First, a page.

As a child of America’s Dairyland and conservationist Aldo Leopold’s home (yes, that would be Wisconsin), I always loved how agriculture and ecology dominated the scenery. Driving through the state, though, I usually only spotted those two vistas out opposite windows. On the one side, agriculture: vast landscapes of corn fields, pastures, or orchards, dotted with farm equipment, cows, or hay bales. On the other, something more reminiscent of ecology: patchworks of prairies, lakes, and forests, teeming with birds, bugs, and other critters.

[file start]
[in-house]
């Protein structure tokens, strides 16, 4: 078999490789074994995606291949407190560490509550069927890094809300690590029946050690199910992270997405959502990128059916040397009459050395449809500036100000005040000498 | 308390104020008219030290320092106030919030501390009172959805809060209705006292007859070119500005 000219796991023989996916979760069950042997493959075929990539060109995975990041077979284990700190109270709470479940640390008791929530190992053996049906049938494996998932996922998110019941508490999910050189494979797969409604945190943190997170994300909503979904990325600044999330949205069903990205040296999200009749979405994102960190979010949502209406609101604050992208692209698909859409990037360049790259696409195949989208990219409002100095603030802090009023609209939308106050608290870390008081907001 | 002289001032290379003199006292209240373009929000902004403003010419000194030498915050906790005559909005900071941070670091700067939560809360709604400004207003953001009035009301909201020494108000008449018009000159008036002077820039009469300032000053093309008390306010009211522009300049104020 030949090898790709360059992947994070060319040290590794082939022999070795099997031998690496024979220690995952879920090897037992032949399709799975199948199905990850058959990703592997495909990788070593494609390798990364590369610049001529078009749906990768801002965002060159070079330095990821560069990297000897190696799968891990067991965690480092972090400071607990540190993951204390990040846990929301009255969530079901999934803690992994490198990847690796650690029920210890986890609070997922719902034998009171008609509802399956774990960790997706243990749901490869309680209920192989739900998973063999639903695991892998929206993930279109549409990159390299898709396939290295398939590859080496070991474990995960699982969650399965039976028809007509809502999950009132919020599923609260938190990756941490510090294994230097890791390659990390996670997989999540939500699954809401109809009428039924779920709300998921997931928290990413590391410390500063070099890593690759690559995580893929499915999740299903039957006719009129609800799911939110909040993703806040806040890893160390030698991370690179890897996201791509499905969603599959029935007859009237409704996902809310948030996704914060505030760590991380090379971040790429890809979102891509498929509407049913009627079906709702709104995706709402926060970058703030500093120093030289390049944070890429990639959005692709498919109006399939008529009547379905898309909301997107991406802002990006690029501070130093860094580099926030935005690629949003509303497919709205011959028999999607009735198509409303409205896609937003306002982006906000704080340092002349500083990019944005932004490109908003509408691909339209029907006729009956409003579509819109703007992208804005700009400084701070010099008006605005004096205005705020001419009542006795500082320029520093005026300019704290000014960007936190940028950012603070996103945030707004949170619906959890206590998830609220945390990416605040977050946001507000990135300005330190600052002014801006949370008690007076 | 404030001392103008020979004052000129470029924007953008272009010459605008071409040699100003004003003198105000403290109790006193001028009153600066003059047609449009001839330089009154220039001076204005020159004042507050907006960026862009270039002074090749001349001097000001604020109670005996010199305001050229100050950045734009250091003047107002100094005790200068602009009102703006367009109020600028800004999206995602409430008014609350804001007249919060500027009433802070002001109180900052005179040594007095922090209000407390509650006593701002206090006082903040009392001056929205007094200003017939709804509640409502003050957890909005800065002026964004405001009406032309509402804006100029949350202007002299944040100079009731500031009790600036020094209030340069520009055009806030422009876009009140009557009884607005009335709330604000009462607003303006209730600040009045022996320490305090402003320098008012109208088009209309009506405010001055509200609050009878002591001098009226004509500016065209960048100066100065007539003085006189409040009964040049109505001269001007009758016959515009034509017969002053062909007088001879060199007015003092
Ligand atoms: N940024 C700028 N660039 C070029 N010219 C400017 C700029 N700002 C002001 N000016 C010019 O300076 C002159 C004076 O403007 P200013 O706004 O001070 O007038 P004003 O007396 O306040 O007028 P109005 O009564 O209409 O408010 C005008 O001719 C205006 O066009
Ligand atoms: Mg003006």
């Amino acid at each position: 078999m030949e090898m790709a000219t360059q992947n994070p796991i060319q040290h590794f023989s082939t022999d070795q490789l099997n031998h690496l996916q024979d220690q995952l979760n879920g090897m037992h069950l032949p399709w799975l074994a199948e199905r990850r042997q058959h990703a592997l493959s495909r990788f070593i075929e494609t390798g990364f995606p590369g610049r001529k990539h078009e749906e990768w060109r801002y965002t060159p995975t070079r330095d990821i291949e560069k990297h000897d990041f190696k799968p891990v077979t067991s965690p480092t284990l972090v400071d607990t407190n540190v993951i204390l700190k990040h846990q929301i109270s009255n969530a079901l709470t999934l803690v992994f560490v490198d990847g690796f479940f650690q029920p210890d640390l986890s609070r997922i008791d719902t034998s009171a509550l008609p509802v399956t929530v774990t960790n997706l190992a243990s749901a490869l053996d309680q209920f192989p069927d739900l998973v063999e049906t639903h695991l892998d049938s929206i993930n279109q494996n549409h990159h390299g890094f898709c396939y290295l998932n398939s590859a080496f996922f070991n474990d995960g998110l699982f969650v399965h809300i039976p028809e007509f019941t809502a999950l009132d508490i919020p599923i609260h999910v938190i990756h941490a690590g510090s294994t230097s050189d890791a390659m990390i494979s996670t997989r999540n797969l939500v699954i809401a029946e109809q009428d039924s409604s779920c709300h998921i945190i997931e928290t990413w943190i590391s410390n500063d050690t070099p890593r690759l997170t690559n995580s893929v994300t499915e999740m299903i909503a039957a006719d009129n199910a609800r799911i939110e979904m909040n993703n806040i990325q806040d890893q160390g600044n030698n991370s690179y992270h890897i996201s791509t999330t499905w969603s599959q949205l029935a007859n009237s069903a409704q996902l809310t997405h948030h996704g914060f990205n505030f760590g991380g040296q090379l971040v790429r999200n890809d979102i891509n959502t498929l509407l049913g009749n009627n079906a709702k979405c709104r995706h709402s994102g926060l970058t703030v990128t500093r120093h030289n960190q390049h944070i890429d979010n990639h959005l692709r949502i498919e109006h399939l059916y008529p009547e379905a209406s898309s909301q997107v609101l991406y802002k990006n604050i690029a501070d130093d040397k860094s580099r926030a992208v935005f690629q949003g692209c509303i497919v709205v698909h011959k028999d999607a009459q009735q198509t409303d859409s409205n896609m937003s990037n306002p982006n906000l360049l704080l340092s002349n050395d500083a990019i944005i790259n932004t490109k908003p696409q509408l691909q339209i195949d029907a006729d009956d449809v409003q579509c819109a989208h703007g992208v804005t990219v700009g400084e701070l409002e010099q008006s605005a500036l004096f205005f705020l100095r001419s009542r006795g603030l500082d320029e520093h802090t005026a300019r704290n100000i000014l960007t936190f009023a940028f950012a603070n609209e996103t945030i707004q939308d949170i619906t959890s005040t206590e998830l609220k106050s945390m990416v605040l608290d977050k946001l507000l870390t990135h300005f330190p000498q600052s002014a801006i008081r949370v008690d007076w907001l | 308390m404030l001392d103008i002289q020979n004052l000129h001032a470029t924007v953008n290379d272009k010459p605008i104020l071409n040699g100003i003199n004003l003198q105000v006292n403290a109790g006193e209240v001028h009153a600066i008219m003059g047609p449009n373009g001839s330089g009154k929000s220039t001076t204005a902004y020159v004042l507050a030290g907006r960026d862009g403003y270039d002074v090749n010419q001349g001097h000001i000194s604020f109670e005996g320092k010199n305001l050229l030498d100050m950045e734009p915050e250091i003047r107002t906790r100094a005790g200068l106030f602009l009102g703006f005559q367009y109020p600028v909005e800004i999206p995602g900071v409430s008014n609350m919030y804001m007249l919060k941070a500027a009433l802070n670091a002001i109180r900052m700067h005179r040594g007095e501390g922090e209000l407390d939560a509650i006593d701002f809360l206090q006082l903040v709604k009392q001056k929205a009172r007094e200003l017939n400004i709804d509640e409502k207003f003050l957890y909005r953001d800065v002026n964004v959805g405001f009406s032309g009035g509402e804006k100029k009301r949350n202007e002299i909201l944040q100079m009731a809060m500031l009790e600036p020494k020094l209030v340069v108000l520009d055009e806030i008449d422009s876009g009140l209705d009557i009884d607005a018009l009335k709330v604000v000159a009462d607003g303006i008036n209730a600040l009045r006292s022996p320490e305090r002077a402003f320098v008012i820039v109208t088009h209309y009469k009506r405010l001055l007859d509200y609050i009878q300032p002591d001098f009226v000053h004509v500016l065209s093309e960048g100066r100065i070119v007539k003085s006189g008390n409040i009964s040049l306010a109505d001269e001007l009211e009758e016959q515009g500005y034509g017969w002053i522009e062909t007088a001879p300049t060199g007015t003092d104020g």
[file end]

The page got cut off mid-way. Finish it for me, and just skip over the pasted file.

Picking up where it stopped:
Agriculture and ecology: two separate environments, therefore two separate fields of study, right? Or, maybe not…. Integrating these two fields (what we call “agroecology”) simply calls for using science to understand and benefit from the interactions of our soils, crops, and livestock with our air, water, climate, wildlife, and biodiversity. This approach just makes sense.